Only four insurers have met paid-up capital requirement

Kathmandu, July 7

Only four insurers — one life and three non-life — have raised their paid-up capital to the required level, even as the given deadline for insurance companies to increase their paid-up capital is a little over a month away.

According to the Insurance Board (IB) — the insurance sector regulator — Nepal Life Insurance Company is the only firm among 18 life insurers in operation to have raised the paid-up capital as required till date. Similarly, Himalayan General Insurance, Shikhar Insurance and Neco Insurance have met the regulatory capital requirement out of 20 non-life insurers in the market, as per the IB.

As per the directive titled ‘Insurer registration and operation of insurance business’ issued by the Insurance Board some two years back, the insurance companies have to raise their paid-up capital to Rs one billion from the earlier requirement of Rs 250 million for non-life insurers and to Rs two billion from Rs 500 million earlier for life insurers within mid-July, 2018.

The directive, however, has a provision whereby insurers can request extension to fulfil the criteria with the Insurance Board a week before the 2017-18 fiscal year ends. The IB can then provide additional three months for the insurance firms to meet the paid-up capital requirement if it finds the requests to be genuine and convincing.

However, Chiranjibi Chapagain, chairman of IB, said that the regulatory body will force the insurance companies to opt for merger if they are unable to raise their paid-up capital to the required level within the given time.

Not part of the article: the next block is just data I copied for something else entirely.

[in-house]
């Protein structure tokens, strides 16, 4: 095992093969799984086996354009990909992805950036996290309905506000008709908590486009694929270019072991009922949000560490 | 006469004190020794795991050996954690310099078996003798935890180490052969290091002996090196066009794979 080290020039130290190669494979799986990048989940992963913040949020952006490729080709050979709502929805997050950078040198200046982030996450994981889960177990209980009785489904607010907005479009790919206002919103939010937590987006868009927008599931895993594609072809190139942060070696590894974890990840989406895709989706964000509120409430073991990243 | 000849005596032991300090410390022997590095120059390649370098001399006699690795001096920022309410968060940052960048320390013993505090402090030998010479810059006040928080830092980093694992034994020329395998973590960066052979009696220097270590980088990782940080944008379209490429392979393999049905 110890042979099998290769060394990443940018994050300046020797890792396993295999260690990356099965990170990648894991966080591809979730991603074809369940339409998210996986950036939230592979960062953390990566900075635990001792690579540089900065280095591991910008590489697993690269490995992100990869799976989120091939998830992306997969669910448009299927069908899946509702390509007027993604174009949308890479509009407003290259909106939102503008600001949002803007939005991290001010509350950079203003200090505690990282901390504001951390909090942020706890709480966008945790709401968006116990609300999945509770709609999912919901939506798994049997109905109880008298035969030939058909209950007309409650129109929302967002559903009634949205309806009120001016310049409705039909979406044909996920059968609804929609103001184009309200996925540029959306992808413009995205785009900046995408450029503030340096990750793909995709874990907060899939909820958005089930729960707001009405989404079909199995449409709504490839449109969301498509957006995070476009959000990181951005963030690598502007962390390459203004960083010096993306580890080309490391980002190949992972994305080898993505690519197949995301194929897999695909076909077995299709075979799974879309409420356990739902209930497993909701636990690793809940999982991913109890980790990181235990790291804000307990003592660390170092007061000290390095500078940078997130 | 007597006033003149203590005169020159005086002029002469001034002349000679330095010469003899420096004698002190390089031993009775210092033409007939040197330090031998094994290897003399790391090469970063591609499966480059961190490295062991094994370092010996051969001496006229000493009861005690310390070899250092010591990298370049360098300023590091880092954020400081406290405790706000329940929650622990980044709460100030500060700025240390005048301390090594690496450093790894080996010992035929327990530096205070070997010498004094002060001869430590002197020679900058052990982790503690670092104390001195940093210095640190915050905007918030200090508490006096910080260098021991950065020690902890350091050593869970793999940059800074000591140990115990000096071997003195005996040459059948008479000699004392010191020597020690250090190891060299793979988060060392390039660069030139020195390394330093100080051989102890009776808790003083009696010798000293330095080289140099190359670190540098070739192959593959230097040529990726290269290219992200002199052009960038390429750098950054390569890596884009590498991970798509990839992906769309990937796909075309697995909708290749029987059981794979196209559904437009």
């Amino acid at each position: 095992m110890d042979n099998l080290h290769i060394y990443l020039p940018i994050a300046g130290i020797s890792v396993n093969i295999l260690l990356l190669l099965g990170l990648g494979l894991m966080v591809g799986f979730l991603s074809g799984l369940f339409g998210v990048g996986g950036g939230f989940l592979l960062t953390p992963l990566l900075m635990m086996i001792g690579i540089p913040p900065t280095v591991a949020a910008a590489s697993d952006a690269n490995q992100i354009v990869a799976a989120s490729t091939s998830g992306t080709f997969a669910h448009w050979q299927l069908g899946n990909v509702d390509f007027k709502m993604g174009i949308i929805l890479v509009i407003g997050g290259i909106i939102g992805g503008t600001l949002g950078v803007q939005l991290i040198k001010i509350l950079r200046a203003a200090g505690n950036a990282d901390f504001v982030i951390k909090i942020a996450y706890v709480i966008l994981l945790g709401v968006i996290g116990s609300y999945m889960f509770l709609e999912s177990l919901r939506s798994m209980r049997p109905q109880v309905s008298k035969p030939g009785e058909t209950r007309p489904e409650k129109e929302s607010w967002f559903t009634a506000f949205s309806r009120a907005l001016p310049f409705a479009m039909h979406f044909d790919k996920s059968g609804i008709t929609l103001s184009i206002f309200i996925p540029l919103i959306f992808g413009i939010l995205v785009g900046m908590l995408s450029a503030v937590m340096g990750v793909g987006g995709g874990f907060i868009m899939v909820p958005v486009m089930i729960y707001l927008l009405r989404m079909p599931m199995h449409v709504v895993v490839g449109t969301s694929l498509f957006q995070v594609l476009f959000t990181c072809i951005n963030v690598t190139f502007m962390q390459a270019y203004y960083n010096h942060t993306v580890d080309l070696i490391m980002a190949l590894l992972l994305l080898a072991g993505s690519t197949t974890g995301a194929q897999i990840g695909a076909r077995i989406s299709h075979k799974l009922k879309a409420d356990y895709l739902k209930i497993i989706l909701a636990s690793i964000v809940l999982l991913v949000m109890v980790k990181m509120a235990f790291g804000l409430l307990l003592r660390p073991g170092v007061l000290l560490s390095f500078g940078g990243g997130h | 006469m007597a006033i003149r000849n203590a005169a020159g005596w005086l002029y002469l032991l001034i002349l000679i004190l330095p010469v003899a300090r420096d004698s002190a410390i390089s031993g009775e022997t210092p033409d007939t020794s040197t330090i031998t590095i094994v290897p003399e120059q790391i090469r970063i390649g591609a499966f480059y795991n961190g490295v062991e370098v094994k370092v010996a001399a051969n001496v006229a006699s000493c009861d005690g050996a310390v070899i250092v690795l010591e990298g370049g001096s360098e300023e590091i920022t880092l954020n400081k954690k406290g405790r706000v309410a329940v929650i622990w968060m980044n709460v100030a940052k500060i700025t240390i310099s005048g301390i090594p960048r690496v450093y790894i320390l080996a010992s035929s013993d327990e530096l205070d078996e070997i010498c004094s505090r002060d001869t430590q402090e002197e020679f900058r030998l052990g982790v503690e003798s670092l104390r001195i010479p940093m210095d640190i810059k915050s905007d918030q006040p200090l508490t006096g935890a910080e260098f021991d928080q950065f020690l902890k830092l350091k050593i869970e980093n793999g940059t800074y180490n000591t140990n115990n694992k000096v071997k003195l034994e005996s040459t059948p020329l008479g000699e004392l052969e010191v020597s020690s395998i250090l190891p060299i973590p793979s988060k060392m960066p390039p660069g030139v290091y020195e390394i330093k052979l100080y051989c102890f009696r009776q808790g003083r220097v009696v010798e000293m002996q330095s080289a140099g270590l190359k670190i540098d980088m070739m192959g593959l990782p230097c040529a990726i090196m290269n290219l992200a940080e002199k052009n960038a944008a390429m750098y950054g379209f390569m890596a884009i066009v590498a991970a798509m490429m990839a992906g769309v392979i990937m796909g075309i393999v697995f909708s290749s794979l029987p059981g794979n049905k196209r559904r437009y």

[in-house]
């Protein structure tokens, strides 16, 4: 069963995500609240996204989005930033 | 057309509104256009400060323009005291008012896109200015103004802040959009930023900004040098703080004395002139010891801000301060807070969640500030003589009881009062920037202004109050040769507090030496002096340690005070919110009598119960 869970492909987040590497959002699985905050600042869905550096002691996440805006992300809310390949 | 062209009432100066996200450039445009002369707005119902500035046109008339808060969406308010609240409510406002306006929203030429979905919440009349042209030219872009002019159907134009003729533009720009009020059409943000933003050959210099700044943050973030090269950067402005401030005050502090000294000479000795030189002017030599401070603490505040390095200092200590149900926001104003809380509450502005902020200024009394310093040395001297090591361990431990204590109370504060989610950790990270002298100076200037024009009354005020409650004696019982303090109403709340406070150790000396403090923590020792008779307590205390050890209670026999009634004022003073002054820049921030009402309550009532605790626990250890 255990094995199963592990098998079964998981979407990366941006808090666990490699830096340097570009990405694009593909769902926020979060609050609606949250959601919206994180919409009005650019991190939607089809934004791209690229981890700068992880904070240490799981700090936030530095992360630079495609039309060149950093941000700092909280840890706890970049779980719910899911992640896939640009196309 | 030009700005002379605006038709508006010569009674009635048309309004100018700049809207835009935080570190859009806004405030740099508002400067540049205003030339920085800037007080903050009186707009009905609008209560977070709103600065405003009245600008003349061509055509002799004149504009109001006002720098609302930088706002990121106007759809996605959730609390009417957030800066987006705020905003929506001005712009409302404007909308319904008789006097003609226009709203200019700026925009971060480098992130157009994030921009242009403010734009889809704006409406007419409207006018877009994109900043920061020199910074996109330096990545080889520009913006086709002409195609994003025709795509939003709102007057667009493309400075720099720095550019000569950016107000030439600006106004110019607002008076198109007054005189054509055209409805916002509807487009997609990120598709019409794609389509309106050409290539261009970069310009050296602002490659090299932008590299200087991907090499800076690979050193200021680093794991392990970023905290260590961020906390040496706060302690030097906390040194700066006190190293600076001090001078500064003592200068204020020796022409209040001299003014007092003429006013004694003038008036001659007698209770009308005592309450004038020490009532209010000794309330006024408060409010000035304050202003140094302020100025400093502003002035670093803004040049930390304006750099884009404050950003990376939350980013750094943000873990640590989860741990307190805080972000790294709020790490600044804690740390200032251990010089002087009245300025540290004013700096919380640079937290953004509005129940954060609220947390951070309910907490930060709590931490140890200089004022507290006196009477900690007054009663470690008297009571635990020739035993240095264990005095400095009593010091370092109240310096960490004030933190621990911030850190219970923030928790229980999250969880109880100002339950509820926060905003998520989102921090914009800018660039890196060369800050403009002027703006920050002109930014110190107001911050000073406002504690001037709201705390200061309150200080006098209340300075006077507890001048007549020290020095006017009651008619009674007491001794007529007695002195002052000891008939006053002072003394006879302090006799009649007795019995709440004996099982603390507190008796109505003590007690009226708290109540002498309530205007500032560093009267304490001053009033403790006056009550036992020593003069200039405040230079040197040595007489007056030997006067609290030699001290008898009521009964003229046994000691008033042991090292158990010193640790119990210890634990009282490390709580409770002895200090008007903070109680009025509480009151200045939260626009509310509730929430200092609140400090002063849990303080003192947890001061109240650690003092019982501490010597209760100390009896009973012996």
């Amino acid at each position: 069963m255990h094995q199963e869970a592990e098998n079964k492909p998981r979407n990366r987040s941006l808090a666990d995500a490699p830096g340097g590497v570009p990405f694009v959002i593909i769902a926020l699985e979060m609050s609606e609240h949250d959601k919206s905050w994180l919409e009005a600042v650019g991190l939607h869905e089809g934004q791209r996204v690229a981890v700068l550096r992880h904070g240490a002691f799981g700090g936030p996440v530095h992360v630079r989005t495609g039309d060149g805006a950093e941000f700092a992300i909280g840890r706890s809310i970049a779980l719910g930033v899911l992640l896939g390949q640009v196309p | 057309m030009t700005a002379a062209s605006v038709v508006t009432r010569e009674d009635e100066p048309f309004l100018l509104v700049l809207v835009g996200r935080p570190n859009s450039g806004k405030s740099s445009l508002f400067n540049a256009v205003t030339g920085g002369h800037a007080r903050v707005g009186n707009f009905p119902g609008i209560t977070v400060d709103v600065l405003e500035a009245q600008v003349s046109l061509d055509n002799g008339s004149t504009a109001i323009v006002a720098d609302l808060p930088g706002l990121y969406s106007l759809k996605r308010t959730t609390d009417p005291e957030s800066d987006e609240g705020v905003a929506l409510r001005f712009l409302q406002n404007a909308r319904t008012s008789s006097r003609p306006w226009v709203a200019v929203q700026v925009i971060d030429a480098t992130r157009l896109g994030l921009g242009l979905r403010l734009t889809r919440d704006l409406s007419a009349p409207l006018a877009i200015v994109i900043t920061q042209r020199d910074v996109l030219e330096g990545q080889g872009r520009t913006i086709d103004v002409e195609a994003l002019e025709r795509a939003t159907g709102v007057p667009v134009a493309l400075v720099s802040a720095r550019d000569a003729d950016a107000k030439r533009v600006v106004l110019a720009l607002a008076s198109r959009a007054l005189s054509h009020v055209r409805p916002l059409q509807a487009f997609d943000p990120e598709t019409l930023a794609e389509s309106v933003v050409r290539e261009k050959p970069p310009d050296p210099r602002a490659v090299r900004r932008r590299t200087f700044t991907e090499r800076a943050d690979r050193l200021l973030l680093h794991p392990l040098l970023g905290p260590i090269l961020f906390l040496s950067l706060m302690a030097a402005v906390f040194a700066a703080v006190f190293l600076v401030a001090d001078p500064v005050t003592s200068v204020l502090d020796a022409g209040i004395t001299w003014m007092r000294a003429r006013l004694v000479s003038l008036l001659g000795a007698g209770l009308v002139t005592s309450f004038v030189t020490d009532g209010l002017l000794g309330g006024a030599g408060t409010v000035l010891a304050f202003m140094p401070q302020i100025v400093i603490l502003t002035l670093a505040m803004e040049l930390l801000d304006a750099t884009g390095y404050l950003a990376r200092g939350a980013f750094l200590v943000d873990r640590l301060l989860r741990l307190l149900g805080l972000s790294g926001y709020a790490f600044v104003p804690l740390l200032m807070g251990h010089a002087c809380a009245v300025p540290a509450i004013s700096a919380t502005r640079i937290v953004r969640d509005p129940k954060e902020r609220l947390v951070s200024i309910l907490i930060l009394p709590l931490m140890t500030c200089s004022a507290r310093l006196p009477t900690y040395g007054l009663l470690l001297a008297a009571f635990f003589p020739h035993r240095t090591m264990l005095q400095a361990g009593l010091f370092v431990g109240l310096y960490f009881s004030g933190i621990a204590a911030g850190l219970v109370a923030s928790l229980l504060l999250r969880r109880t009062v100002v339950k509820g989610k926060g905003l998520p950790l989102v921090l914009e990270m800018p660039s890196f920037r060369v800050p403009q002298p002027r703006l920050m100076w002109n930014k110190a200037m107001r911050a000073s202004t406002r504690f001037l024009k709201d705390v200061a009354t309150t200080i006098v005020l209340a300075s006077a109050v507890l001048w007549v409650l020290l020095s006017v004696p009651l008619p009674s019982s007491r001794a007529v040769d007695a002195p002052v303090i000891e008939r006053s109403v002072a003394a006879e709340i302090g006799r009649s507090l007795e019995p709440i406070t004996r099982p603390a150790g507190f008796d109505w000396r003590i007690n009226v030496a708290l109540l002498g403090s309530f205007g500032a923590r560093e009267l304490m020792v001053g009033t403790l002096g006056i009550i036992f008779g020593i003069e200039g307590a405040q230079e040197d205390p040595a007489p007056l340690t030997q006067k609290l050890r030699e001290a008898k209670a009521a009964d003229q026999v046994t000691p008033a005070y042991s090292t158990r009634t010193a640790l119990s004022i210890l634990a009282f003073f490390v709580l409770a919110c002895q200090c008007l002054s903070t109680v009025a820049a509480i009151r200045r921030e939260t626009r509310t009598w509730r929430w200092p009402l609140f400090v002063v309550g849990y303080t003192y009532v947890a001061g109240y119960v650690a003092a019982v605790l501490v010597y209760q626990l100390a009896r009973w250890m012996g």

The IB has barred the promoters to chip in investment by obtaining loan from financial institutions. “If the firms cannot meet the paid-up capital requirement within the given time, we will encourage them to merge based on cross-holdings of promoters and other tools that were adopted during merger of banks and financial institutions by Nepal Rastra Bank,” said Chapagain.

The IB had granted licence to new insurers after issuance of the ‘Insurers registration and operation of insurance business directive’. There were nine life insurers and 17 non-life insurance companies in operation before the board granted licence to nine new life insurance companies and three non-life insurance firms.

Along with the entry of new players in the market, the Insurance Board expects the insurance penetration to increase, as it is merely 11 per cent till date. The penetration is, nonetheless, an improvement compared to two years ago, when insurance penetration rate was witnessed at just seven per cent of the total population.

“Including the insurance policies purchased from migrant workers, insurance outreach has expanded to around 14 per cent of the total population,” according to Chapagain. He further said that the lapse ratio in the insurance sector is high at 28 per cent, which is another concern of the insurance sector regulator.

The lapse ratio measures the amount of insurance policy renewals with respect to the total number of insurance policies at the beginning of a specified period. Often times the insured have been allowing their policy to lapse because the insurance agent did not properly explain the terms and conditions of the policy, lack of understanding, insurance policy was bought without regular income source and shocks in income source, and lack of proper follow-up, among others.